As any good interrogator will tell you: As hard as a good secret is to uncover it's even harder to keep.
Secrets are essential to two sets of curses enumerated in our portion.
In the first, Moses orders the Israelites to perform an elaborate ritual when they enter the land. Six tribes will stand on one hill and six on the other with the Priests and select Levites in between shouting blessings and curses to which the tribes answer Amen. Every one of the curses implies a secretive sin: idolatry, sex, theft of land.
In the second, there is a cavalcade of curses pronounced as punishment for disobedience to the myriad commands enumerated in Deuteronomy. The tradition is to recite these curses in an undertone.
Although most assume this is out of fear associated with the curses, Hassidic thought argues that since God is completely blessed and the Torah is God’s communication with us that even these curses are blessings in disguise.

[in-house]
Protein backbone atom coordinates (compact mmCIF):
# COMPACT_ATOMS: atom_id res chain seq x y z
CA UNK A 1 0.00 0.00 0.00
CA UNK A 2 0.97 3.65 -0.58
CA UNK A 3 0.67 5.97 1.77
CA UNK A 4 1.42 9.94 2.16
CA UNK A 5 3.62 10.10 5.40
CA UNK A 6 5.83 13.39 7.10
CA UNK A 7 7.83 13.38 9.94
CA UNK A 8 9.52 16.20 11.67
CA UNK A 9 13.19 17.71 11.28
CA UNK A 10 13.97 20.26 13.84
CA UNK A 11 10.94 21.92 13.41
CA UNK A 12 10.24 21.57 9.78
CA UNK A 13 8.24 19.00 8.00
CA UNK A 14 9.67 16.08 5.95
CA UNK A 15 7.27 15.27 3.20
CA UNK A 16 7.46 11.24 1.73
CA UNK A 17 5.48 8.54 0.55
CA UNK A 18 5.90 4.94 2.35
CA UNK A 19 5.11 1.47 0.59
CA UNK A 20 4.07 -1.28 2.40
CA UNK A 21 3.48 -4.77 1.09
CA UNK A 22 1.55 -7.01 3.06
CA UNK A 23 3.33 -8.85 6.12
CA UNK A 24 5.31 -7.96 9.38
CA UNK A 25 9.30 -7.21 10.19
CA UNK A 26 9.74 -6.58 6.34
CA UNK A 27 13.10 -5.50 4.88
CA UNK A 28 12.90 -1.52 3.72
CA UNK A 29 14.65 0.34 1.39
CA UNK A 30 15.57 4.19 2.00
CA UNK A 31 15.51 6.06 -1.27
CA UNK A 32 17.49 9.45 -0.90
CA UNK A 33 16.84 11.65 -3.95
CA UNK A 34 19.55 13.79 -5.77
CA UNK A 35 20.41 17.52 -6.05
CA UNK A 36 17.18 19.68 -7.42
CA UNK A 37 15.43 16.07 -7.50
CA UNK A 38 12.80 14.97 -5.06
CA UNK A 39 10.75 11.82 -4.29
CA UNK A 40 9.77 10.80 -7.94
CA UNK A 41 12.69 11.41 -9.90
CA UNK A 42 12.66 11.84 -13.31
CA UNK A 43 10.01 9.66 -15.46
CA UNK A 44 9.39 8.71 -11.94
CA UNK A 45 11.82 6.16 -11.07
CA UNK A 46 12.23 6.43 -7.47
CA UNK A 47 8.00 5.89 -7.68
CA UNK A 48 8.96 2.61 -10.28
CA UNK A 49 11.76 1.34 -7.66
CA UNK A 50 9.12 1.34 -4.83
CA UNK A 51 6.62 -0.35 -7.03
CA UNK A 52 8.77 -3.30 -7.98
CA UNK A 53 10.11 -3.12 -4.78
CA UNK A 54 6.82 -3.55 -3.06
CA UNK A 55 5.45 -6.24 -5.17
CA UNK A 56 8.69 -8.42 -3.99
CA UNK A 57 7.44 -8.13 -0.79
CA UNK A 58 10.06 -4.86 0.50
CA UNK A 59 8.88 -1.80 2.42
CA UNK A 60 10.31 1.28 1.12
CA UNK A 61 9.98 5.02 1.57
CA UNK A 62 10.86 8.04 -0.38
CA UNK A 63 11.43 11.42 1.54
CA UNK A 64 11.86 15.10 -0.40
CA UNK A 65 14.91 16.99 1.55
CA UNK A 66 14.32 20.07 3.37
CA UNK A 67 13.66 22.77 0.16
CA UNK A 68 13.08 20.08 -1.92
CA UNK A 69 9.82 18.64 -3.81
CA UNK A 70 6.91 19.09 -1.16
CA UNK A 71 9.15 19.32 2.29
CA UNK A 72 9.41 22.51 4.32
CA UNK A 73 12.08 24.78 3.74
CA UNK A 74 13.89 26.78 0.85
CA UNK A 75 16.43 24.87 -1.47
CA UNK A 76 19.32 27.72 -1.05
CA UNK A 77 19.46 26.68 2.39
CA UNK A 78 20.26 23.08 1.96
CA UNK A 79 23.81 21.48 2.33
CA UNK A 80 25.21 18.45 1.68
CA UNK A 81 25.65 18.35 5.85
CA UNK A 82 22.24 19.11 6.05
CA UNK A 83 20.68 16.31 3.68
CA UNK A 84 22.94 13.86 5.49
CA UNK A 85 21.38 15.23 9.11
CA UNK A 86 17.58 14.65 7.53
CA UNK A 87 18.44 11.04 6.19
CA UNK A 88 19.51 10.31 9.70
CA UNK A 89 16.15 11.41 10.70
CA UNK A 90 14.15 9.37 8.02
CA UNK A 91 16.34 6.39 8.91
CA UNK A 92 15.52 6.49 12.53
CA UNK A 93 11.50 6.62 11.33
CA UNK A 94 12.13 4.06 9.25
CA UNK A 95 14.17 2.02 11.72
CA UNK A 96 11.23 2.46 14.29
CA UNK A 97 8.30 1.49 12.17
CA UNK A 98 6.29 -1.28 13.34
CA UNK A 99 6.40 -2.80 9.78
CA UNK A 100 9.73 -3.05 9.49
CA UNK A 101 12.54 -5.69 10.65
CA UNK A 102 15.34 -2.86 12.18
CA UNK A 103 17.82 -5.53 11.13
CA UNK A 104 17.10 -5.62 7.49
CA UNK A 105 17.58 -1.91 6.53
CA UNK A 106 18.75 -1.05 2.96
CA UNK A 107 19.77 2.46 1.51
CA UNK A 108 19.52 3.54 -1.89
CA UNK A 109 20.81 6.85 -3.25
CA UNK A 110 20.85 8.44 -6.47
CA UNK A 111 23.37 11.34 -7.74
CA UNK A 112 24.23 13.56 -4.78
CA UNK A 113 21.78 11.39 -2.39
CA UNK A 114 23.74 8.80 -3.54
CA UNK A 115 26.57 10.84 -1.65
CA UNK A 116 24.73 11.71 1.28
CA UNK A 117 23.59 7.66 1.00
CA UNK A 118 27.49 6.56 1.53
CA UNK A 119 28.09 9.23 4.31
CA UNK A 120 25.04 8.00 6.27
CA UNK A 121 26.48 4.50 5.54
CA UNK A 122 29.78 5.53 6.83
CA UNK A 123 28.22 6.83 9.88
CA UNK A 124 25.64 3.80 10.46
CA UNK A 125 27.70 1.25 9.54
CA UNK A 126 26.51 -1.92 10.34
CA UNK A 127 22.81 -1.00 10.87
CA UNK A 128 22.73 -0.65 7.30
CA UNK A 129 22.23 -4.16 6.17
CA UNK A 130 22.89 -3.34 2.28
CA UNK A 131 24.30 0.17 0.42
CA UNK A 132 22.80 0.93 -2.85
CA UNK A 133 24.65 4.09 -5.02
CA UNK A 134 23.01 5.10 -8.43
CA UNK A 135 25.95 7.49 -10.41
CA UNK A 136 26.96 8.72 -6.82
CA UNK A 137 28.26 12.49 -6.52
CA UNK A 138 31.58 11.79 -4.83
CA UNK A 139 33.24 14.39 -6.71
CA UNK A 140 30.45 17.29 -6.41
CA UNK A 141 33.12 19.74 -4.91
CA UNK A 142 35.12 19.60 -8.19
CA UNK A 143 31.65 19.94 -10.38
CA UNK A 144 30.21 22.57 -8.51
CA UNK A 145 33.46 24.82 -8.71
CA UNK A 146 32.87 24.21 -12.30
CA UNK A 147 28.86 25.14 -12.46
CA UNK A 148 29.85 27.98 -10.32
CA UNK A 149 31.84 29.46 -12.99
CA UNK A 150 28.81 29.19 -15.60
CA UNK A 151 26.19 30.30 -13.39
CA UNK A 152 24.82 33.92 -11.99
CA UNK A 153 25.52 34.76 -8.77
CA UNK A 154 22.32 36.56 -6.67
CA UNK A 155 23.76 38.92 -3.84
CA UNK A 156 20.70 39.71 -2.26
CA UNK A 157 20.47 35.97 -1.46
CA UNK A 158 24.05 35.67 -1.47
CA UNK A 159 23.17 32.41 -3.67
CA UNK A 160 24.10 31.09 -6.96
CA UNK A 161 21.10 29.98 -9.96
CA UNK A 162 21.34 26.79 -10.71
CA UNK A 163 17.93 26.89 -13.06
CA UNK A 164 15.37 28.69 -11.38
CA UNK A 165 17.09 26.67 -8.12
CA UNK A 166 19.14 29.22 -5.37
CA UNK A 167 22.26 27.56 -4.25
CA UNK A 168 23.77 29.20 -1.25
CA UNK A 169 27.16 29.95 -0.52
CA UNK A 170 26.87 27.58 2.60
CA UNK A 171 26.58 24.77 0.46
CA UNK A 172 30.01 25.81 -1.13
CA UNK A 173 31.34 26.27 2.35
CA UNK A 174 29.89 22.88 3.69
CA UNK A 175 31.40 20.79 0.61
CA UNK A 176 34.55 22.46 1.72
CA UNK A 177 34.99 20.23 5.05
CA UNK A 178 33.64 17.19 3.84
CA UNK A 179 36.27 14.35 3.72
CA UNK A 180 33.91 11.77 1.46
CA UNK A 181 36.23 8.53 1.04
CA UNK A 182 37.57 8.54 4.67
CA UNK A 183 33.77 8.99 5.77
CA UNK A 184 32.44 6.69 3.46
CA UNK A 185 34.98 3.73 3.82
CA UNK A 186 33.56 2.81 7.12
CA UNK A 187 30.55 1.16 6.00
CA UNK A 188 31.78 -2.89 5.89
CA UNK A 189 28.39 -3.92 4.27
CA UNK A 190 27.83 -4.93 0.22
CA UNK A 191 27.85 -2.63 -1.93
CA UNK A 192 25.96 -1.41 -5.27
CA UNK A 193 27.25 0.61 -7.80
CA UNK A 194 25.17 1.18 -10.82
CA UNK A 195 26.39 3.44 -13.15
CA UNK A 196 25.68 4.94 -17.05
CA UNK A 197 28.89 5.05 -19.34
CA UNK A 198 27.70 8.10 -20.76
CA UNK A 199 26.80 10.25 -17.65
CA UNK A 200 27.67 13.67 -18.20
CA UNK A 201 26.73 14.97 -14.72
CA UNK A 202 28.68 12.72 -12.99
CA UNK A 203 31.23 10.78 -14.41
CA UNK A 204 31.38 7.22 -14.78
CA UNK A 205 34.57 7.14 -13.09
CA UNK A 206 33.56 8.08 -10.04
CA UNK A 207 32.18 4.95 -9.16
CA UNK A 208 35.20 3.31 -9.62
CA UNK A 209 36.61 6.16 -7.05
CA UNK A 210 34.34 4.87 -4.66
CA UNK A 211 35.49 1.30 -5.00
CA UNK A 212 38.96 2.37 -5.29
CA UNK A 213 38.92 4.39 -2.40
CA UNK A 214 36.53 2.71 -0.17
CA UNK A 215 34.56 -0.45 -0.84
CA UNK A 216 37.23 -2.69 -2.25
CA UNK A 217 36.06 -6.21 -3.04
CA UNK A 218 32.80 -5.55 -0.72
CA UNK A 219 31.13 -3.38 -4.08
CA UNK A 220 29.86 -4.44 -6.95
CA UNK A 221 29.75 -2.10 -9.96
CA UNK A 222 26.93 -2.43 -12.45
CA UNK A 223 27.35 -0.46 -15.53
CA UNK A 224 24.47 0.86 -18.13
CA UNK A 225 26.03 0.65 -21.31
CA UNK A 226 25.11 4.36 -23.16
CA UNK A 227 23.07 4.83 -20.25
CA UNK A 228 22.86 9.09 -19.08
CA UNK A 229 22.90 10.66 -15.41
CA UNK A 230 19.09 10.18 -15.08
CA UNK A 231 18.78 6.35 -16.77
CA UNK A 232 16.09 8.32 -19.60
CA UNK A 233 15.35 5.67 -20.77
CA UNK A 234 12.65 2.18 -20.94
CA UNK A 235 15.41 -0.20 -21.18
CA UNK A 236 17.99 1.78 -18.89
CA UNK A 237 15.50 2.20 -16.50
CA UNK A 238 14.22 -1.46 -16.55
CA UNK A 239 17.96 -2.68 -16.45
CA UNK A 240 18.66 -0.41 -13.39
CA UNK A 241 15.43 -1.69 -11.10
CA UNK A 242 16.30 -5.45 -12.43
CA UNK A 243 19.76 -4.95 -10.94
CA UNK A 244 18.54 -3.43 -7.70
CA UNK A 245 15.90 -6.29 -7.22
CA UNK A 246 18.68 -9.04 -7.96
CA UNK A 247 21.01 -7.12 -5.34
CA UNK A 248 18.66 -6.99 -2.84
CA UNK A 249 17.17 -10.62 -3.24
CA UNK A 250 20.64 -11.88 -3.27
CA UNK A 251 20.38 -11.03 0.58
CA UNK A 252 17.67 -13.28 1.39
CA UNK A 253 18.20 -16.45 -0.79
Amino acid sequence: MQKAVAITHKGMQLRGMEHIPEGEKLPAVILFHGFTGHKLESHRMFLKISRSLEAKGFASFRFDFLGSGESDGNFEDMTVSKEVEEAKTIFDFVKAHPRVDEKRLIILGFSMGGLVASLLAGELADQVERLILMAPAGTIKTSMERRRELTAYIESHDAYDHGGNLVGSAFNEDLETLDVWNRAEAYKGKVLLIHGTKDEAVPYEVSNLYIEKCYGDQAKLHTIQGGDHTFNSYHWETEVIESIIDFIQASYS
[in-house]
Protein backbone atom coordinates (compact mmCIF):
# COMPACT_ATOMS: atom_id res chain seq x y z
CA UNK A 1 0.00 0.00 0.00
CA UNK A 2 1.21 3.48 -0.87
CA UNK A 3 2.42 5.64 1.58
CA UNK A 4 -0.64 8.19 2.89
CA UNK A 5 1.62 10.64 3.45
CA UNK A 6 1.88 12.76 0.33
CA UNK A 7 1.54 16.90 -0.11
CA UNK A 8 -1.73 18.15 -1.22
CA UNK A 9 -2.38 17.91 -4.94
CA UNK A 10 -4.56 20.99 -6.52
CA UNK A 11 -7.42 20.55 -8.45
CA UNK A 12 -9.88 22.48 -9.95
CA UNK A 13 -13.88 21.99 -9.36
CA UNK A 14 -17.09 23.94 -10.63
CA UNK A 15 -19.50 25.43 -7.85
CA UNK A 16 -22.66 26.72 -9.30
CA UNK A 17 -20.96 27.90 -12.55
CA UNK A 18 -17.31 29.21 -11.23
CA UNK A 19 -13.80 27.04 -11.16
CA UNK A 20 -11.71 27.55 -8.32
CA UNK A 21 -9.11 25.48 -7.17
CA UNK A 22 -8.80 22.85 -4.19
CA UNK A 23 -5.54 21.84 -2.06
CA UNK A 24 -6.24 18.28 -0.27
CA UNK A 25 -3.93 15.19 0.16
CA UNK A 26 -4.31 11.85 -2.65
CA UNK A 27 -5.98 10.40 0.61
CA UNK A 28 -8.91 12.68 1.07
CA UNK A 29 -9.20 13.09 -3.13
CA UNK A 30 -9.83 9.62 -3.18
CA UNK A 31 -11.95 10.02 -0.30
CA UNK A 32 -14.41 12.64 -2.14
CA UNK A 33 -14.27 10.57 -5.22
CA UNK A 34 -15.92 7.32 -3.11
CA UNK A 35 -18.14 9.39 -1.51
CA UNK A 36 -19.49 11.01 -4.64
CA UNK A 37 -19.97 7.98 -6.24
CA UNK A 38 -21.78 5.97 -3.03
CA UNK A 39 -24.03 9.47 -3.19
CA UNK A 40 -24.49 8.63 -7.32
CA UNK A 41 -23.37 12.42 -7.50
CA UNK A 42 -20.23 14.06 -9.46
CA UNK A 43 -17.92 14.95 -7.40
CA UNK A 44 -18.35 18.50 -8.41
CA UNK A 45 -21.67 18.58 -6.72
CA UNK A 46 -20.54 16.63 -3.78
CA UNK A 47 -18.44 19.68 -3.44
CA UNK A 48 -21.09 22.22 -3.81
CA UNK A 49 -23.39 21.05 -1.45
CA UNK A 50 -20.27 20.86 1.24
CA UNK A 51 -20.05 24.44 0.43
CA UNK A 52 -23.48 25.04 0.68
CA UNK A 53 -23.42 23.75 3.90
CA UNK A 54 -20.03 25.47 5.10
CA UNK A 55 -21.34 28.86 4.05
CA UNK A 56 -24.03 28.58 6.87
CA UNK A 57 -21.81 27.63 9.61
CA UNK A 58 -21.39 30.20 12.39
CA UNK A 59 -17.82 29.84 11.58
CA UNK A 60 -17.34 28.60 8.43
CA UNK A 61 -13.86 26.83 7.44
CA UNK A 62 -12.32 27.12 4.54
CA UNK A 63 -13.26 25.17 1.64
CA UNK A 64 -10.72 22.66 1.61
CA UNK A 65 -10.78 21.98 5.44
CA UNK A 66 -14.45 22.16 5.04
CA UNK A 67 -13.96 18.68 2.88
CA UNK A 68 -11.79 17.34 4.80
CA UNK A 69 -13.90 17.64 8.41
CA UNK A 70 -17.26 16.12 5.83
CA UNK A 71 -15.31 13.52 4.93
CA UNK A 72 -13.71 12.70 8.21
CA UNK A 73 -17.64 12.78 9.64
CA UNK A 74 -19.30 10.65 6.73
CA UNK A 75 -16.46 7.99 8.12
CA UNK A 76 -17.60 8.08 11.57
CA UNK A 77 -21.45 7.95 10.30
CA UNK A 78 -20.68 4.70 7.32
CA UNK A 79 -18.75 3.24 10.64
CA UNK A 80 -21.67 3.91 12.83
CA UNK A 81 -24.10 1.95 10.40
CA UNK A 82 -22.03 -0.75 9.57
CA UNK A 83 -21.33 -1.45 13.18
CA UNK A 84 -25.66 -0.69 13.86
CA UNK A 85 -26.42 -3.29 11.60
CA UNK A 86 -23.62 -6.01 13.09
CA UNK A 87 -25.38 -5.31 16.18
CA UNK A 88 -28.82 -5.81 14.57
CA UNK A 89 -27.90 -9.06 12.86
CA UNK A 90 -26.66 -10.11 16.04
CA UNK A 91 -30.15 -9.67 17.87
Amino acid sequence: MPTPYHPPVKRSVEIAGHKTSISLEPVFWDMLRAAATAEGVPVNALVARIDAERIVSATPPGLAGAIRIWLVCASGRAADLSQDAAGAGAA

Rabbi Shloymele Bochner of Ksharnov, an ardent Hassidic rebbe of early 19th century Poland, argued that we recite the curses quietly because they contain this mystical message of blessing. Since mysticism in Hebrew is Sod which also means secret, just as a secret is whispered so is a blessing in disguise.
Each week we are dealt a combination of experiences, curses and blessings. Many curses hide blessings and blessings curses.
44% of lottery winners are likely to spend all their winnings within 5 years often leaving them poorer than before their good fortune. Many of us will not gain the incentive to better ourselves -- our health, relationships or finances -- until we are shamed to do so.
May we allow Shabbat to be the soulful sieve through which we learn to understand the hidden curses in those things we conceive to be blessings and the hidden blessings in those things we understand as curses.